Python Antics
Saturday, May 31 2014

It’s strange how often I find myself in situations where I have to do stupid things that push the boundaries of whatever languages I am working with. Recently I’ve been doing a lot of Python development, so naturally I’ve also been getting myself into a lot of import trouble.

As an example, here’s a little beauty I wrote a while back:

def load_plugin(name):
        plugin = __import__('{}.{}'.format(__name__, name), fromlist=['*'])
    except ImportError, e:
        return None
    _plugins[name] = plugin
    return plugin

def load_plugins():
    for name in glob.glob('{}/[!_]*.py'.format(

This code is stored in an file. When the module is imported, it searches for all sibling Python files (that don’t begin with an underscore, so we don’t include ourselves) and imports them into a dictionary accessible by filename. The beauty of this method is that it’s dynamic. I don’t have to explicitly define a new import for every file in the module; I just dump it in there and know it’ll be in the _plugins dictionary.

Here’s another one. Suppose you want to use a decorator defined in another module without an import statement. The main reason for such a requirement is that Python’s import system is a pain in the glutei maximi when the location of the module is not known; you can’t assume it will be installed globally, and absolute paths are a no-no.

I searched around for a while and the general consensus was that you just can’t use something if you don’t know where it is. This makes sense, because if I didn’t know where my car was in the morning, I would probably not be driving it anytime soon.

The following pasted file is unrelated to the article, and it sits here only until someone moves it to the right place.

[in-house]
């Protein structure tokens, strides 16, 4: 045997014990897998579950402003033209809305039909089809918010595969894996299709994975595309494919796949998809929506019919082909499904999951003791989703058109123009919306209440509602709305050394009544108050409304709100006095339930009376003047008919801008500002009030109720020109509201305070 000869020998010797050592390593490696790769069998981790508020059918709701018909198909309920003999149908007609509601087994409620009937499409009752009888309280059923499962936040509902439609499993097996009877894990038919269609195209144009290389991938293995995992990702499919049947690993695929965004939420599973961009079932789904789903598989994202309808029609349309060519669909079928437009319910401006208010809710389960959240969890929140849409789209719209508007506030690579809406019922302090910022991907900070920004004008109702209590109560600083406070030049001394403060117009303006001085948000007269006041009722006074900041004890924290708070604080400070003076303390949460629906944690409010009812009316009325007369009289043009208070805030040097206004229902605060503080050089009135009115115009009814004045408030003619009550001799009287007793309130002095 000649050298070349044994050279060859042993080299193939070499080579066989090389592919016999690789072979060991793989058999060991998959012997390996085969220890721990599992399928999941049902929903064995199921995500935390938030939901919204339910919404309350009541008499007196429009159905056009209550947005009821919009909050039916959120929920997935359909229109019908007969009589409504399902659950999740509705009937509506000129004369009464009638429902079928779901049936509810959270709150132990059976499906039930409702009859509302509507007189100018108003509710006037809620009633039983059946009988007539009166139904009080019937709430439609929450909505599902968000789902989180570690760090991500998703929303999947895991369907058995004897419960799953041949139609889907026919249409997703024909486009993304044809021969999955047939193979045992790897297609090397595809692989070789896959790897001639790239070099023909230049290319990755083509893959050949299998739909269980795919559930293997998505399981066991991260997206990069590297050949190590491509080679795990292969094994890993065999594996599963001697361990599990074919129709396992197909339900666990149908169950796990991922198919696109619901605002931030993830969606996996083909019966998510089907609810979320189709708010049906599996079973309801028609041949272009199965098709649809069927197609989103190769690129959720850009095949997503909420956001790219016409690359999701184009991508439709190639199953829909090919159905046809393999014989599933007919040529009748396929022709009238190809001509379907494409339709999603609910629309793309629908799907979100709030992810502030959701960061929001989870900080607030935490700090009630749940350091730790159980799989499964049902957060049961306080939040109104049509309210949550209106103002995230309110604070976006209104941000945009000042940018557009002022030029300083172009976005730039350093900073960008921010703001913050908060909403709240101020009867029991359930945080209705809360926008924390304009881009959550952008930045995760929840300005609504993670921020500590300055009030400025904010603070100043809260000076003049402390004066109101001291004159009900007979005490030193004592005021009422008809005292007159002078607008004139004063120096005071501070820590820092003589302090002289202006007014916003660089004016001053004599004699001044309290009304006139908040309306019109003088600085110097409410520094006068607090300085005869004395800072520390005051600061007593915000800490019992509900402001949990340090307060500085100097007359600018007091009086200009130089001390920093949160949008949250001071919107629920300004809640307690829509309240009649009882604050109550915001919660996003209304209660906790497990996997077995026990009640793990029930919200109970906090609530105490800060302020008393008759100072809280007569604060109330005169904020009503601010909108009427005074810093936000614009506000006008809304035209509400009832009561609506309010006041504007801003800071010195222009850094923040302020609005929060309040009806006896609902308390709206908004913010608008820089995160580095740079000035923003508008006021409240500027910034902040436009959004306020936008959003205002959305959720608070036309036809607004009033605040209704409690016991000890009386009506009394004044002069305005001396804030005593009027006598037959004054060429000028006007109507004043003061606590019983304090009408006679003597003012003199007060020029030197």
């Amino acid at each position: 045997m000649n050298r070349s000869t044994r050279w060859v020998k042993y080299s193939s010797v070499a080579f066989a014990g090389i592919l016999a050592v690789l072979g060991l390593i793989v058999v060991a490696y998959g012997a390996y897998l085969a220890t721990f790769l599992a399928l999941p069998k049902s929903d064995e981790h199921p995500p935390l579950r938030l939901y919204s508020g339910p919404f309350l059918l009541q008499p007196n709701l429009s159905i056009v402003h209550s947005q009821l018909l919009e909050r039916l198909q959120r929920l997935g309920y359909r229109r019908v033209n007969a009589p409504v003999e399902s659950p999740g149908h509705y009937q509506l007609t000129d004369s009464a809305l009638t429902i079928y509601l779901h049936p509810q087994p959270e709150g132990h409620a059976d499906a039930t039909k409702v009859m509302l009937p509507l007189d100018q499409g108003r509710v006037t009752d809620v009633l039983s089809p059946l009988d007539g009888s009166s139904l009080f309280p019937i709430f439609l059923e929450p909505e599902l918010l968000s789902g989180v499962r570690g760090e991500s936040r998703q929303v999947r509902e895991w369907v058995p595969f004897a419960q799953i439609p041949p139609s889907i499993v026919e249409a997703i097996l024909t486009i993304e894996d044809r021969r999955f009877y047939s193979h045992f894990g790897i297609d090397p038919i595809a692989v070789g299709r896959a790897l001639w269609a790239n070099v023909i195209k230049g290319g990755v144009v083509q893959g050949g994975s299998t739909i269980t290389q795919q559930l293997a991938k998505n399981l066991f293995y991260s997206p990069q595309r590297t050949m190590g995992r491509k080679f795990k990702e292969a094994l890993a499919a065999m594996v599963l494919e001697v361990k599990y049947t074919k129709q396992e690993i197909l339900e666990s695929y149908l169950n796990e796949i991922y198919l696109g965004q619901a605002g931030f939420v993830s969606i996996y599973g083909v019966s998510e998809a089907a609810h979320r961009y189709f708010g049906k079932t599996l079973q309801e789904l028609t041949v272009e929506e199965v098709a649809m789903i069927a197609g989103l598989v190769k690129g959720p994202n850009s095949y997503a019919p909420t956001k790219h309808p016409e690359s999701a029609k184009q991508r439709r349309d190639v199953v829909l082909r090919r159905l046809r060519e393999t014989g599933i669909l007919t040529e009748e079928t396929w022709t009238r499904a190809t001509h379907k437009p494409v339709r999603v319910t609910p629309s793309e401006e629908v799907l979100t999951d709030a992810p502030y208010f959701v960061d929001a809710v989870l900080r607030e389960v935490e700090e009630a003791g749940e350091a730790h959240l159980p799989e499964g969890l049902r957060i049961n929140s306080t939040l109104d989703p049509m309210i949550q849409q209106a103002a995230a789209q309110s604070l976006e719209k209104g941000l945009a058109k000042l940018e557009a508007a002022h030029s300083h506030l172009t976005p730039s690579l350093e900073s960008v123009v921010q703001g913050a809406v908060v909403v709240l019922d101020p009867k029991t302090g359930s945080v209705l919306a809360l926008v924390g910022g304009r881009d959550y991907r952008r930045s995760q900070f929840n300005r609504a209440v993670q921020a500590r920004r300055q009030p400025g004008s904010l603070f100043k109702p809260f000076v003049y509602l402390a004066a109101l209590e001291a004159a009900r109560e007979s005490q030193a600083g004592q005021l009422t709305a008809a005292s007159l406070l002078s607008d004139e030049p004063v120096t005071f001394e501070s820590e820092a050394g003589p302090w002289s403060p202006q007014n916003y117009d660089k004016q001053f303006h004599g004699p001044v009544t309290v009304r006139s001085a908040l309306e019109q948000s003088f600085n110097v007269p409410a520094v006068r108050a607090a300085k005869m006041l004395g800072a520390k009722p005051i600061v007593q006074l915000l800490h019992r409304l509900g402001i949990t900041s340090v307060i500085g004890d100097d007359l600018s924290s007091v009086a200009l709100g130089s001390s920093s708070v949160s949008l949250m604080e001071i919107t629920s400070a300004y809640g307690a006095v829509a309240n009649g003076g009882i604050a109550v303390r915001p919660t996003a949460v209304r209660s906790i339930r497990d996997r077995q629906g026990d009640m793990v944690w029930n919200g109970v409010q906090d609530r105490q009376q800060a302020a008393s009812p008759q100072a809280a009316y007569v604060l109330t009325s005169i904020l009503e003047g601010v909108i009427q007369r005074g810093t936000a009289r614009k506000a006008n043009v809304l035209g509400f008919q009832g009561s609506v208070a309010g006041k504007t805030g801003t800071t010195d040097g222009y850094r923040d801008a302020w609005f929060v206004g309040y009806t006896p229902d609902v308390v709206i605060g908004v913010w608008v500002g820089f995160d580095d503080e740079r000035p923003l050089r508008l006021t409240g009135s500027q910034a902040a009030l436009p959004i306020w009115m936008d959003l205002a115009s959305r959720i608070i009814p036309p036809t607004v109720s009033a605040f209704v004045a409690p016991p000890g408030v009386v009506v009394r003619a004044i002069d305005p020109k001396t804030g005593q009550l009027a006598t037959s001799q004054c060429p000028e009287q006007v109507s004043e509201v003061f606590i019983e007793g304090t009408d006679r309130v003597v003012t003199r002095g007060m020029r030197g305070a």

I finally did hit upon a solution, though. The crux of the process was realizing the problem was with scope. All import statements really do is define a new global-level variable in the current scope pointing to the “imported” module. But we don’t have to obey this scope at all. In fact, once the module is imported we can pass it around just like any other variable, and this means we can also wrap it in a context that has no import statements at all.

So first, let’s make our decorator in a file called

class MyDecorator(object):

    def __init__(self, f):
        print "Init decorator"
        self.f = f

    def __call__(self):
        print "Calling function..."

And now the magic, in a file called

def run(dec):

    def fun():
        print "Called fun"


Notice the nested functions. Our decorator is passed as a parameter dec to the outer function, and since it is now defined in the scope of run(), it can be freely used. To tie everything together, we have

from a import MyDecorator
import c

Run python and voila, the decorator works as expected.

This is an absolutely horrible thing to do, but simplifies a lot of the issues I was having with imports in arbitrary Python scripts. Now, can be anywhere it wants to be, and as long as can import both it and the decorator, things will work.

But we have to ask ourselves at this point, “Can I do better?” And with a language as malleable as Python, the answer is usually yes.

See, I find it quite a pain that has to know about the decorator at all — and by that I mean that it has to get passed into run()‘s scope. Let’s fix that with a little global namespace munging in

from a import MyDecorator
import c['dec'] = MyDecorator

And now can become:

def run():

    def fun():
        print "Called fun"


Once again, don’t try this at home.


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